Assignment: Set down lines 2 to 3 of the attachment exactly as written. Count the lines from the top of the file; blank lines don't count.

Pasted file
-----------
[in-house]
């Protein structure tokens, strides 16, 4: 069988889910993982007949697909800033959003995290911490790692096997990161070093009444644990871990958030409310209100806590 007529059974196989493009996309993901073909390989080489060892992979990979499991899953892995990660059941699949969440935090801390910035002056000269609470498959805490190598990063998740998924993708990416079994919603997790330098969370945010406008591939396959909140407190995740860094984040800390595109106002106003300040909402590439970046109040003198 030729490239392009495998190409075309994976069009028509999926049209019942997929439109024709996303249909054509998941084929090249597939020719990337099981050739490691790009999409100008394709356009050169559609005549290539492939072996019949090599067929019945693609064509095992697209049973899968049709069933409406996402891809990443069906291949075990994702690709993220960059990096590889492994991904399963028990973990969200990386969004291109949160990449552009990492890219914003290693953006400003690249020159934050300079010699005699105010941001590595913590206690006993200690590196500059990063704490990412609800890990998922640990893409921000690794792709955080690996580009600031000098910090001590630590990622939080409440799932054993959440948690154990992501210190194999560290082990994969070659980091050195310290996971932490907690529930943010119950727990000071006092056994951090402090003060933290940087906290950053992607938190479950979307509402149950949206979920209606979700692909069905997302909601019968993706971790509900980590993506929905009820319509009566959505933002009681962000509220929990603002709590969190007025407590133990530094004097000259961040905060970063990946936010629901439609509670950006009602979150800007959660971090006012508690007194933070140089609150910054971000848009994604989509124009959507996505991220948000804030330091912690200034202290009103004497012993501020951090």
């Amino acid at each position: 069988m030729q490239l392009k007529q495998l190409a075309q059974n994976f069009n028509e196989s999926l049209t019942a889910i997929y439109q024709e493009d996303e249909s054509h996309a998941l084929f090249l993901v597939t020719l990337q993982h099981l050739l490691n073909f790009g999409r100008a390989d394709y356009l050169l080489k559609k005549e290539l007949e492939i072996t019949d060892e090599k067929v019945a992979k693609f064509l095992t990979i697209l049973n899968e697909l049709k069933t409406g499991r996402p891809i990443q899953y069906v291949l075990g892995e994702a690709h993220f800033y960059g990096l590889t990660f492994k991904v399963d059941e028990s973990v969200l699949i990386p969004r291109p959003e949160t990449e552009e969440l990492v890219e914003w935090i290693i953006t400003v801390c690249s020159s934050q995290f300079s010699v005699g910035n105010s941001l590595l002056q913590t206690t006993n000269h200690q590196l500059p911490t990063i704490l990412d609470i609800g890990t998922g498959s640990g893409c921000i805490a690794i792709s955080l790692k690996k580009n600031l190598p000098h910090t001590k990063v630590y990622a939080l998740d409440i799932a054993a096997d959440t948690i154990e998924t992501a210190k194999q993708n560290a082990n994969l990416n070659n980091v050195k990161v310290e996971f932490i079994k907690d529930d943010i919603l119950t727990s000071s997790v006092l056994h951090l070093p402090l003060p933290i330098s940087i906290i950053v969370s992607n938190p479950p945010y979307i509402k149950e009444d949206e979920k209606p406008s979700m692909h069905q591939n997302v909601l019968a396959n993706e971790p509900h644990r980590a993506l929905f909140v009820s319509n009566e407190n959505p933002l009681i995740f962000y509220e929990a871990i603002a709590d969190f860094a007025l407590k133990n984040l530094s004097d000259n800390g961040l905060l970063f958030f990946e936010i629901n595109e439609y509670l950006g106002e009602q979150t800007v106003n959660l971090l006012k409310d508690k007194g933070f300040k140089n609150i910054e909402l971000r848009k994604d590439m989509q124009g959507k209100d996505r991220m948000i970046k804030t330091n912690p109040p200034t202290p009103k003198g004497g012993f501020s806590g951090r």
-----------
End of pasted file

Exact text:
């Protein structure tokens, strides 16, 4: 069988889910993982007949697909800033959003995290911490790692096997990161070093009444644990871990958030409310209100806590 007529059974196989493009996309993901073909390989080489060892992979990979499991899953892995990660059941699949969440935090801390910035002056000269609470498959805490190598990063998740998924993708990416079994919603997790330098969370945010406008591939396959909140407190995740860094984040800390595109106002106003300040909402590439970046109040003198 030729490239392009495998190409075309994976069009028509999926049209019942997929439109024709996303249909054509998941084929090249597939020719990337099981050739490691790009999409100008394709356009050169559609005549290539492939072996019949090599067929019945693609064509095992697209049973899968049709069933409406996402891809990443069906291949075990994702690709993220960059990096590889492994991904399963028990973990969200990386969004291109949160990449552009990492890219914003290693953006400003690249020159934050300079010699005699105010941001590595913590206690006993200690590196500059990063704490990412609800890990998922640990893409921000690794792709955080690996580009600031000098910090001590630590990622939080409440799932054993959440948690154990992501210190194999560290082990994969070659980091050195310290996971932490907690529930943010119950727990000071006092056994951090402090003060933290940087906290950053992607938190479950979307509402149950949206979920209606979700692909069905997302909601019968993706971790509900980590993506929905009820319509009566959505933002009681962000509220929990603002709590969190007025407590133990530094004097000259961040905060970063990946936010629901439609509670950006009602979150800007959660971090006012508690007194933070140089609150910054971000848009994604989509124009959507996505991220948000804030330091912690200034202290009103004497012993501020951090």
């Amino acid at each position: 069988m030729q490239l392009k007529q495998l190409a075309q059974n994976f069009n028509e196989s999926l049209t019942a889910i997929y439109q024709e493009d996303e249909s054509h996309a998941l084929f090249l993901v597939t020719l990337q993982h099981l050739l490691n073909f790009g999409r100008a390989d394709y356009l050169l080489k559609k005549e290539l007949e492939i072996t019949d060892e090599k067929v019945a992979k693609f064509l095992t990979i697209l049973n899968e697909l049709k069933t409406g499991r996402p891809i990443q899953y069906v291949l075990g892995e994702a690709h993220f800033y960059g990096l590889t990660f492994k991904v399963d059941e028990s973990v969200l699949i990386p969004r291109p959003e949160t990449e552009e969440l990492v890219e914003w935090i290693i953006t400003v801390c690249s020159s934050q995290f300079s010699v005699g910035n105010s941001l590595l002056q913590t206690t006993n000269h200690q590196l500059p911490t990063i704490l990412d609470i609800g890990t998922g498959s640990g893409c921000i805490a690794i792709s955080l790692k690996k580009n600031l190598p000098h910090t001590k990063v630590y990622a939080l998740d409440i799932a054993a096997d959440t948690i154990e998924t992501a210190k194999q993708n560290a082990n994969l990416n070659n980091v050195k990161v310290e996971f932490i079994k907690d529930d943010i919603l119950t727990s000071s997790v006092l056994h951090l070093p402090l003060p933290i330098s940087i906290i950053v969370s992607n938190p479950p945010y979307i509402k149950e009444d949206e979920k209606p406008s979700m692909h069905q591939n997302v909601l019968a396959n993706e971790p509900h644990r980590a993506l929905f909140v009820s319509n009566e407190n959505p933002l009681i995740f962000y509220e929990a871990i603002a709590d969190f860094a007025l407590k133990n984040l530094s004097d000259n800390g961040l905060l970063f958030f990946e936010i629901n595109e439609y509670l950006g106002e009602q979150t800007v106003n959660l971090l006012k409310d508690k007194g933070f300040k140089n609150i910054e909402l971000r848009k994604d590439m989509q124009g959507k209100d996505r991220m948000i970046k804030t330091n912690p109040p200034t202290p009103k003198g004497g012993f501020s806590g951090r």